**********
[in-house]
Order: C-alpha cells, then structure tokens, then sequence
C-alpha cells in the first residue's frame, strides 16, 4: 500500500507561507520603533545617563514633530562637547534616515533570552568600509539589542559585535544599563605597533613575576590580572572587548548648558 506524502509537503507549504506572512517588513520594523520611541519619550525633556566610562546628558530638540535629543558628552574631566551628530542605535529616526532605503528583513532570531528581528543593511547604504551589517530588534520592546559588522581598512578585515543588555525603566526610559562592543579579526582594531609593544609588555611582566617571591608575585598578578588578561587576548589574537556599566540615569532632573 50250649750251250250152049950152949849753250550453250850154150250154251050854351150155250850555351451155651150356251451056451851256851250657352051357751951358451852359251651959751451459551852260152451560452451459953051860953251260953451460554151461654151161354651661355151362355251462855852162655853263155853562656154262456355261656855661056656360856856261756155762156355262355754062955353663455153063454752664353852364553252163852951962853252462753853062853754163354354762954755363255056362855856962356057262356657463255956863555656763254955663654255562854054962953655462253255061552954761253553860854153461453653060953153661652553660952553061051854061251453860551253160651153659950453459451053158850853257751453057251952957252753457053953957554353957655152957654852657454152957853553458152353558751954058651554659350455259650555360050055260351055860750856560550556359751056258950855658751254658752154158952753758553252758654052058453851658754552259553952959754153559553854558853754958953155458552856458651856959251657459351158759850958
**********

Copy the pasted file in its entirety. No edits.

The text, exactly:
[in-house]
Order: C-alpha cells, then structure tokens, then sequence
C-alpha cells in the first residue's frame, strides 16, 4: 500500500507561507520603533545617563514633530562637547534616515533570552568600509539589542559585535544599563605597533613575576590580572572587548548648558 506524502509537503507549504506572512517588513520594523520611541519619550525633556566610562546628558530638540535629543558628552574631566551628530542605535529616526532605503528583513532570531528581528543593511547604504551589517530588534520592546559588522581598512578585515543588555525603566526610559562592543579579526582594531609593544609588555611582566617571591608575585598578578588578561587576548589574537556599566540615569532632573 50250649750251250250152049950152949849753250550453250850154150250154251050854351150155250850555351451155651150356251451056451851256851250657352051357751951358451852359251651959751451459551852260152451560452451459953051860953251260953451460554151461654151161354651661355151362355251462855852162655853263155853562656154262456355261656855661056656360856856261756155762156355262355754062955353663455153063454752664353852364553252163852951962853252462753853062853754163354354762954755363255056362855856962356057262356657463255956863555656763254955663654255562854054962953655462253255061552954761253553860854153461453653060953153661652553660952553061051854061251453860551253160651153659950453459451053158850853257751453057251952957252753457053953957554353957655152957654852657454152957853553458152353558751954058651554659350455259650555360050055260351055860750856560550556359751056258950855658751254658752154158952753758553252758654052058453851658754552259553952959754153559553854558853754958953155458552856458651856959251657459351158759850958